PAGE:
For many years I used traditional black and white film and mostly medium format cameras, although many earlier negatives were made in 35mm and are still being used to make prints. The 6 x 6 cm camera provided my favourite square frame in which to compose a picture. To this I recently added the 6 x 9 format. After developing my films, I scan a few selected images and play with what I have got. Some of these make it through to the printing stage. An entirely digital option has just been created by bringing a digital camera into play. It looks like this may persuade me to use a muted full colour spectrum for some images but this is still a work in progress.

Ansel Adams likened a negative to a musical score and the print to its performance. It feels like a lovely and apt analogy. The main structure of the image is fixed in the negative. It is possible to perform vigorous manipulations to completely change the appearance of the print. Like musicians, most photographers tend to interpret their negatives or digital files rather than alter them beyond recognition.

One important, general choice is about how much drama to convey. For advertising or fleeting glances high drama can be crucial. For a print hanging on a wall, I find that the very dramatic image grabs the eye in the beginning and before long, sends it off in another direction. Once the 'wow' factor is enjoyed and has passed, the picture tends to get overlooked. For regular viewing, drama needs to be subtle and entwined with complexity and even enigma to revive and renew our interest.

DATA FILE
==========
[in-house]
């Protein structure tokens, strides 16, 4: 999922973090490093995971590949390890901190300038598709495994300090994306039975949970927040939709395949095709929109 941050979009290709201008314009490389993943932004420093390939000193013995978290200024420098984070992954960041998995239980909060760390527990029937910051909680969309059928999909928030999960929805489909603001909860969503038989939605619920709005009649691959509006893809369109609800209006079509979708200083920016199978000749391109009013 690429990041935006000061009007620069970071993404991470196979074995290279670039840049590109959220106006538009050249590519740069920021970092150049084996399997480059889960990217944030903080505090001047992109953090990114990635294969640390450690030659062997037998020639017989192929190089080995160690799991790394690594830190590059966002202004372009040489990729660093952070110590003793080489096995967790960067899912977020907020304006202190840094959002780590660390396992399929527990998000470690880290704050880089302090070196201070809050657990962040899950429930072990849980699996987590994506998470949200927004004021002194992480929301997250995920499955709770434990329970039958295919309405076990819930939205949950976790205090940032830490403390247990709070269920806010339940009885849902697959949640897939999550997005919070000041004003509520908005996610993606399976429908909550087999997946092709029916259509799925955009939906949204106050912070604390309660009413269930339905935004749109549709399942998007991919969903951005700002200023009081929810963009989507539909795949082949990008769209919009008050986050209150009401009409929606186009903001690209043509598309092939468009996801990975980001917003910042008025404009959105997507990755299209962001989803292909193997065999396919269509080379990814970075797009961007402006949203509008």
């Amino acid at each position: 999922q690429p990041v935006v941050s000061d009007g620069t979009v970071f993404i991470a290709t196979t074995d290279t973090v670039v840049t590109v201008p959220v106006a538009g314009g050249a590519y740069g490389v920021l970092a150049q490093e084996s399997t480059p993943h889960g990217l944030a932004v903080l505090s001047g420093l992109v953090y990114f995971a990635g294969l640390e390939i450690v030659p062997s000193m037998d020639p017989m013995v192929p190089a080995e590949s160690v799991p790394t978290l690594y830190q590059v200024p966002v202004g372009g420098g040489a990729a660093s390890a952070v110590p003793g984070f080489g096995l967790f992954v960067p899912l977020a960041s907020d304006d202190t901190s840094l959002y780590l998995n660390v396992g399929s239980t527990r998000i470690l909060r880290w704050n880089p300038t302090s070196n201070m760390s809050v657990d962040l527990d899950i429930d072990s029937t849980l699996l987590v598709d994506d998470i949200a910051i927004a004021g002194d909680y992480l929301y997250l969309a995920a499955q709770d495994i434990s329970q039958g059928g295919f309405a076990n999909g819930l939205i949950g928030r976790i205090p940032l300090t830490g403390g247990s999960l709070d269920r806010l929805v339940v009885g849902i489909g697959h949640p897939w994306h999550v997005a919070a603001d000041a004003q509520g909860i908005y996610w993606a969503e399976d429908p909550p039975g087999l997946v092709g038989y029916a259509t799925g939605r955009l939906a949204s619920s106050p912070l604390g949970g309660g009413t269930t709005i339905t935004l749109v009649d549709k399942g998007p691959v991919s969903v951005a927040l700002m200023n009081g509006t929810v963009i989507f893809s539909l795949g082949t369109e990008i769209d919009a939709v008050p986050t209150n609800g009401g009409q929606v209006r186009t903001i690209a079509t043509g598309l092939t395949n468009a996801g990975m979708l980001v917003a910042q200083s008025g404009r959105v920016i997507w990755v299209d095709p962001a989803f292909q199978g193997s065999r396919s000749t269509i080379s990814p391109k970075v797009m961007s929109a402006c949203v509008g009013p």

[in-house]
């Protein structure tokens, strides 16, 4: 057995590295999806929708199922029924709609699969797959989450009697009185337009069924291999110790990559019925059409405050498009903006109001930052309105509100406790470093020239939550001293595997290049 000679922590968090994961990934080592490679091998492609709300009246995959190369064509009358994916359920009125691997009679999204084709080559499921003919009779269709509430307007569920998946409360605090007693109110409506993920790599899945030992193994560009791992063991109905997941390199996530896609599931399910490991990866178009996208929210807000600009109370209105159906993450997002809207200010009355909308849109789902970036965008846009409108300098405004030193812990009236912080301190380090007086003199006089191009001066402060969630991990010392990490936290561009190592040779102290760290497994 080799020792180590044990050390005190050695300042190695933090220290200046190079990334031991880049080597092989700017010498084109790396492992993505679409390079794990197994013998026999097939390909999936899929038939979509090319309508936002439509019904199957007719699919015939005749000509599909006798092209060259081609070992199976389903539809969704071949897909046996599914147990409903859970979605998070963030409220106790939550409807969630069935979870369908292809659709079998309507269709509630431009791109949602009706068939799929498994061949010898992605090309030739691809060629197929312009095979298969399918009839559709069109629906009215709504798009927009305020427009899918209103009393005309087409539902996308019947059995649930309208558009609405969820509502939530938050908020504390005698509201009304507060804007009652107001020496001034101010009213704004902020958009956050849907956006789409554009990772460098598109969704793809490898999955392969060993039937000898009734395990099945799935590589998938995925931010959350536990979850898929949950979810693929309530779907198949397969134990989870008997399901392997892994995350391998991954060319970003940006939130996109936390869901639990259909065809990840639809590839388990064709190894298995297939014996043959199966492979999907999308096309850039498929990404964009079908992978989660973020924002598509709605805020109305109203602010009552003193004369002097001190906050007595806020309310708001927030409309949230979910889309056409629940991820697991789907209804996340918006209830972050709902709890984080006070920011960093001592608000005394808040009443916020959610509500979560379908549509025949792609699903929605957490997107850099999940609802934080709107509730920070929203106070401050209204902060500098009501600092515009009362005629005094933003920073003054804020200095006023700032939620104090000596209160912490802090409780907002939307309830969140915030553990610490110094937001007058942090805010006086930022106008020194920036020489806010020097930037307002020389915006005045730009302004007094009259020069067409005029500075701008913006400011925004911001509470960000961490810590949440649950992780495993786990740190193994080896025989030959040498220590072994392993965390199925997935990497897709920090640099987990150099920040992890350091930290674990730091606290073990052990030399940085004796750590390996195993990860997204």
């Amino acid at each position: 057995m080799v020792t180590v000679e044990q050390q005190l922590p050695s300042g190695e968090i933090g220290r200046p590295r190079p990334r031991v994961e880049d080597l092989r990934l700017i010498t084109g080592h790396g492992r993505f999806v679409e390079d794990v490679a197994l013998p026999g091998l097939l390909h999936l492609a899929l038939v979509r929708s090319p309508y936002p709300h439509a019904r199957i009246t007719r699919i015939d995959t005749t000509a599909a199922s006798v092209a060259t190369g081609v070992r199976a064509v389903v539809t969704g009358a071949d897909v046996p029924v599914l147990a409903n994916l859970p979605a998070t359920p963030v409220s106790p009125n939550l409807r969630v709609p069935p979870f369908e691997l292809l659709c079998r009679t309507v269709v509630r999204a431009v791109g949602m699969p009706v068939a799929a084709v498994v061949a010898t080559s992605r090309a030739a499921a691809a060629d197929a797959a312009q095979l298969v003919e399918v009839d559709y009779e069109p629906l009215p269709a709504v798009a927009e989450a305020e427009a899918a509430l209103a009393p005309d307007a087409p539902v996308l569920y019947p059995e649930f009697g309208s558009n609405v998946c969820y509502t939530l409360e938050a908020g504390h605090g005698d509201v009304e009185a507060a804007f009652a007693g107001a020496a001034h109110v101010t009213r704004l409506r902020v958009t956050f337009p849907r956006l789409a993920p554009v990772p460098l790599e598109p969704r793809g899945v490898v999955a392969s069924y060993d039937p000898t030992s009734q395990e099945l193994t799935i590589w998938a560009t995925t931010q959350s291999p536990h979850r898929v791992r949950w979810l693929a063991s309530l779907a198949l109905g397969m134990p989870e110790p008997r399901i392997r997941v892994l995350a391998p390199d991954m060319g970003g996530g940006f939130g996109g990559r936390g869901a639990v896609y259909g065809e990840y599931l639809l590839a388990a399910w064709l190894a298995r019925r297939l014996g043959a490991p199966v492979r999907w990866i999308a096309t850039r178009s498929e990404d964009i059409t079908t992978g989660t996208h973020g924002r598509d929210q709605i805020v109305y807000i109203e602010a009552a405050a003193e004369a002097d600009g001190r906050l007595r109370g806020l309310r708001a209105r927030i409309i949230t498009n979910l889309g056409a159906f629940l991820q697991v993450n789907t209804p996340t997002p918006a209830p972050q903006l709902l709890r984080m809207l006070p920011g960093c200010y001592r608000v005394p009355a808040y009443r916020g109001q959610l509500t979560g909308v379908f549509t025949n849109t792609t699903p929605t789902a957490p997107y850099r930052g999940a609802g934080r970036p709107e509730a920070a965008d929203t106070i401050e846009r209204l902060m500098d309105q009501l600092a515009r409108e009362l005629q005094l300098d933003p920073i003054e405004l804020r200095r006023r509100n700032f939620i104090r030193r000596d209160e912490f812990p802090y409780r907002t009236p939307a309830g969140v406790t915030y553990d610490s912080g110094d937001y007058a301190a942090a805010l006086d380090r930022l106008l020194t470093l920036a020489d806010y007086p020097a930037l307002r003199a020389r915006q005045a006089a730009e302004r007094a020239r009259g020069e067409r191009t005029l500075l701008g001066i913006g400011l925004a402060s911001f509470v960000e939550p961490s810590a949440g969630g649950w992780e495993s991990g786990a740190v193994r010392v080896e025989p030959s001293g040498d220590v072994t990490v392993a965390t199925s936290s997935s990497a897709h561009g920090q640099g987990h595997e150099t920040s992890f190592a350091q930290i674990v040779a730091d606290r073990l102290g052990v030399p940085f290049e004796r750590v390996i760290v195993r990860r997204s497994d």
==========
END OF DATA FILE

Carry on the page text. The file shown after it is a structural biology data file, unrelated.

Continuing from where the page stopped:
After many years in the darkroom, I finally made the switch to digital printing in 2015. Materials for digital fine art work have greatly improved in recent years. Longevity of inks, their tonal range and the choice of impressive inkjet papers can finally match the quality of silver gelatine prints. The big advantage is the wealth of opportunities for fine tuning a digital file way beyond the scope of the darkroom. Although this can be a very fastidious and time consuming process, once completed the file remains available for printing or uploading at the drop of a lens cap. Therein also lies a drawback.

Because you can do almost anything with a digital image, there is a tendency for digital prints to look unnatural. One tutorial on the internet even advocates bringing highlights where the sun could never shine. I try to keep my work firmly anchored within the 'real' world and parameters of the original subject.

The choices for the finished print are also exciting. Toning options are myriad and I usually stay with something very subtle or reminiscent of my lith prints. In the process of learning about digital papers, so far, I find them of exemplary quality with a wonderful range of textures, weights and finishes from which to make a selection. The traditional Japanese washi with its transluscense and thick visible fibres is particularly exciting.

In the east, with screen doors made from washi, there has been an abiding tradition of not hanging paintings or prints under glass. Instead, they remain exposed to the air as scrolls. Simple, unobtrusive off-white rails top and bottom have now become my chosen method of displaying prints. They remain more vulnerable but the characteristics of the paper are accentuated and the viewer has direct engagement with the image.

Signed pictures are available from limited editions of 50. They are printed with high quality papers and inks chosen to match the subject. Prints are available in three sizes: signed on A4 and A3 paper, signed and numbered from an edition of 50 on A2 paper. Square pictures are positioned slightly off centre towards the top of the frame. They are printed on matt or satin, digital fine art papers. The pictures shown on this site are produced as a guide from low resolution files. They do not fully convey the delicacy and high quality of the actual prints.